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The Pentagon also has put about 8,500 U.S.-based troops on higher alert for possible deployment to Europe as additional reassurance to allies, and officials have indicated the possibility that additional units could be placed on higher alert soon. The U.S. already has between 75,000 and 80,000 troops in Europe as permanently stationed forces and as part of regular rotations in places such as Poland.

Washington and Moscow have been at loggerheads over Ukraine, with little sign of a diplomatic path forward. However, Kirby on Wednesday confirmed the validity of a document reported by a Spanish newspaper that indicated the United States could be willing to enter into an agreement with Russia to ease tensions over missile deployments in Europe if Moscow steps back from the brink in Ukraine.


The daily El Pais published two documents that Kirby confirmed were written replies from the United States and NATO last week to Russia’s proposals for a new security arrangement in Europe. The U.S. State Department declined to comment on them.

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In reference to the second document, NATO said that it never comments on “alleged leaks.” But the text closely reflects statements made to the media last week by NATO Secretary-General Jens Stoltenberg as he laid out the 30-nation military organization’s position on Russia’s demands.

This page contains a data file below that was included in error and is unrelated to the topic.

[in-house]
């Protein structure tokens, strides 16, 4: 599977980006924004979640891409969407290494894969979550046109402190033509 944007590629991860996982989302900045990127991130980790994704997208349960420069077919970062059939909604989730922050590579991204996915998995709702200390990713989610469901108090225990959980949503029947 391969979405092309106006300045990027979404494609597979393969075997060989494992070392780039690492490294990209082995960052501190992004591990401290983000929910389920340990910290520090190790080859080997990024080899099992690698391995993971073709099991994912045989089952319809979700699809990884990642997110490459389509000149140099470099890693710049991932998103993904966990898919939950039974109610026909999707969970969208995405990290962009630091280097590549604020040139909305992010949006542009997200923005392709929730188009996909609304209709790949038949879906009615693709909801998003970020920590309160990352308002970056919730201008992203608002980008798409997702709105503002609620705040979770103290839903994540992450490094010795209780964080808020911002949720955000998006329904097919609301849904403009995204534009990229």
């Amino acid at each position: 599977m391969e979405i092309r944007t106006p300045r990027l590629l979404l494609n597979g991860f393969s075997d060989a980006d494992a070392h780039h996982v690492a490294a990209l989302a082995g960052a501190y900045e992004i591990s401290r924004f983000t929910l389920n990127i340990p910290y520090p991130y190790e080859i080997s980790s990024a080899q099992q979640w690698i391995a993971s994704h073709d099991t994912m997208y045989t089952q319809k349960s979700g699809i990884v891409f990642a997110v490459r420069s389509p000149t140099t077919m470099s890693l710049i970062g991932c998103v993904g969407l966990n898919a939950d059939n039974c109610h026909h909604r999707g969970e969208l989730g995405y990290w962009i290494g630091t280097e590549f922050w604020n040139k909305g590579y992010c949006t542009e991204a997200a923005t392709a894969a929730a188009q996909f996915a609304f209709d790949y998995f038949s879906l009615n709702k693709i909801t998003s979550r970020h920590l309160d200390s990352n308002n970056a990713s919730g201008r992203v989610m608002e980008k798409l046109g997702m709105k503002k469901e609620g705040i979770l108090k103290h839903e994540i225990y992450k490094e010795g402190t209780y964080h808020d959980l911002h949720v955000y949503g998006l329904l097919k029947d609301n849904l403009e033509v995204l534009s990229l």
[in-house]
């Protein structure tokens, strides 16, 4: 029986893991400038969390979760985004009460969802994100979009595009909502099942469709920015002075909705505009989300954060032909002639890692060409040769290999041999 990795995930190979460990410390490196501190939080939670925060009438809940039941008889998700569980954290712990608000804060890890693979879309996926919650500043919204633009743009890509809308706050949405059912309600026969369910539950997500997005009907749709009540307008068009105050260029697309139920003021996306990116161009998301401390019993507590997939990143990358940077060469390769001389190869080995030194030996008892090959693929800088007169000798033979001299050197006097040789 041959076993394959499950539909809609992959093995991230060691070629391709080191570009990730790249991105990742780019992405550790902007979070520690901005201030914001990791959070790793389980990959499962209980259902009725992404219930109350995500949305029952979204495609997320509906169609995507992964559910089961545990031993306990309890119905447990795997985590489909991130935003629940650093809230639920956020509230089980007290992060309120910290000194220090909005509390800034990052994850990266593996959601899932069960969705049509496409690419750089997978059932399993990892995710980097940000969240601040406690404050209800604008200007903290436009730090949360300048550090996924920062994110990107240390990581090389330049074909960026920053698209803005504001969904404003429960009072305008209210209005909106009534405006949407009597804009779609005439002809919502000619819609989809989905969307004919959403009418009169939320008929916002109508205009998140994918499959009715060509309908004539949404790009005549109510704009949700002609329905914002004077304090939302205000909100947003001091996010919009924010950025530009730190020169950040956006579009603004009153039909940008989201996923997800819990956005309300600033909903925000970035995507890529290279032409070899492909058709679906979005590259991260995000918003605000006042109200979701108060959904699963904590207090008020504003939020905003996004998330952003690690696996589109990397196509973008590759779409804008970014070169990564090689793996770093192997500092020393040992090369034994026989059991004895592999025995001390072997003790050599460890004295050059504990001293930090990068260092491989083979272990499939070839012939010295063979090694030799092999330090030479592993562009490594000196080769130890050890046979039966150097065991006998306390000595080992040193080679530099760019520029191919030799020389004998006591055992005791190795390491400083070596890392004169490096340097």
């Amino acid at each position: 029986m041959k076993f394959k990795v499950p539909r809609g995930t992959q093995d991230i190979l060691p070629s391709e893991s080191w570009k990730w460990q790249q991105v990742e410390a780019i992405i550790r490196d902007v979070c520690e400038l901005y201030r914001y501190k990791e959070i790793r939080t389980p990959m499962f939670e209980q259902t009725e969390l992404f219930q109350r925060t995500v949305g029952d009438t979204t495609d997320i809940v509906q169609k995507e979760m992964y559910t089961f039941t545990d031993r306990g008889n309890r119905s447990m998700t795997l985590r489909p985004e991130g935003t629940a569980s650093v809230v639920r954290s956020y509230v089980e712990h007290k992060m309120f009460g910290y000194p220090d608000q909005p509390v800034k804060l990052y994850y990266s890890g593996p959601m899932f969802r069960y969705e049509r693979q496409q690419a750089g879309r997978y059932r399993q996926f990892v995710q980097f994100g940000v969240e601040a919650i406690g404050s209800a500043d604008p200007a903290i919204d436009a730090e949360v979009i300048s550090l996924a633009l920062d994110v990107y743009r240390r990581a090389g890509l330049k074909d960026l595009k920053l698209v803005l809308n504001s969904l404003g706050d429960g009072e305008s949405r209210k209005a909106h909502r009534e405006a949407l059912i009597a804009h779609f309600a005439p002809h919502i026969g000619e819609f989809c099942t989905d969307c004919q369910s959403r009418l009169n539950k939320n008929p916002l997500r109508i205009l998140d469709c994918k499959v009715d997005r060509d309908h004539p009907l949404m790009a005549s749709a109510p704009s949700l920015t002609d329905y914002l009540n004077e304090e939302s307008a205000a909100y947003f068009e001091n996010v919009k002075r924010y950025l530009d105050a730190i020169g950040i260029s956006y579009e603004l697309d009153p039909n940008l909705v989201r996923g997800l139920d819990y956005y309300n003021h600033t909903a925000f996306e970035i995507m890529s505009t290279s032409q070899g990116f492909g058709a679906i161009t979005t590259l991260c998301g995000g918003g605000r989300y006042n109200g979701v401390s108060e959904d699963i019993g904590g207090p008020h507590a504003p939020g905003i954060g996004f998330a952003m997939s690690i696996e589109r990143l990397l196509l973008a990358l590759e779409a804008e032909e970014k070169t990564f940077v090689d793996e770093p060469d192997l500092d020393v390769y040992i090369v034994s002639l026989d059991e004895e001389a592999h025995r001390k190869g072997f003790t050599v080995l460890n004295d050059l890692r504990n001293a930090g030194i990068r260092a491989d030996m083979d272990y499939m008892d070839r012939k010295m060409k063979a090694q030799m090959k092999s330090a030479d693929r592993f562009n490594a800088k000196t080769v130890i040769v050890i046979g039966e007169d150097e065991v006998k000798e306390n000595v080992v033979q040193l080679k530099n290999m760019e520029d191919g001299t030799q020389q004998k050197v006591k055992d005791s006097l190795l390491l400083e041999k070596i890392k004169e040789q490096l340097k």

The U.S. document, marked as a confidential “non-paper,” said the United States would be willing to discuss in consultation with its NATO partners “a transparency mechanism to confirm the absences of Tomahawk cruise missiles at Aegis Ashore sites in Romania and Poland.”

That would happen on condition that Russia “offers reciprocal transparency measures on two ground-launched missiles bases of our choosing in Russia.”

Aegis Ashore is a system for defending against short- or intermediate-range missiles. Russia argues that the site in Romania could be easily adapted to fire cruise missiles instead of interceptors, a claim that Washington has denied.

In his first public remarks on the standoff in more than a month, Putin on Tuesday accused the U.S. and its allies of ignoring Russia’s security demands that NATO stop expanding eastward, but he said Moscow is willing to keep talking.


Russia invaded Georgia in 2008, and in 2014 annexed Ukraine’s Crimean peninsula and provided military support for a pro-Russian separatist movement in eastern Ukraine. About 14,000 people have been killed in the conflict that still simmers in eastern Ukraine.

Burns, Baldor and Madhani reported from Washington, Cook from Brussels and Litvinova from Moscow. AP writers Vladimir Isachenkov in Moscow, Yuras Karmanau in Kyiv, Ukraine, Matthew Lee in Washington, Aritz Parra in Madrid and Mike Corder in The Hague contributed to this report.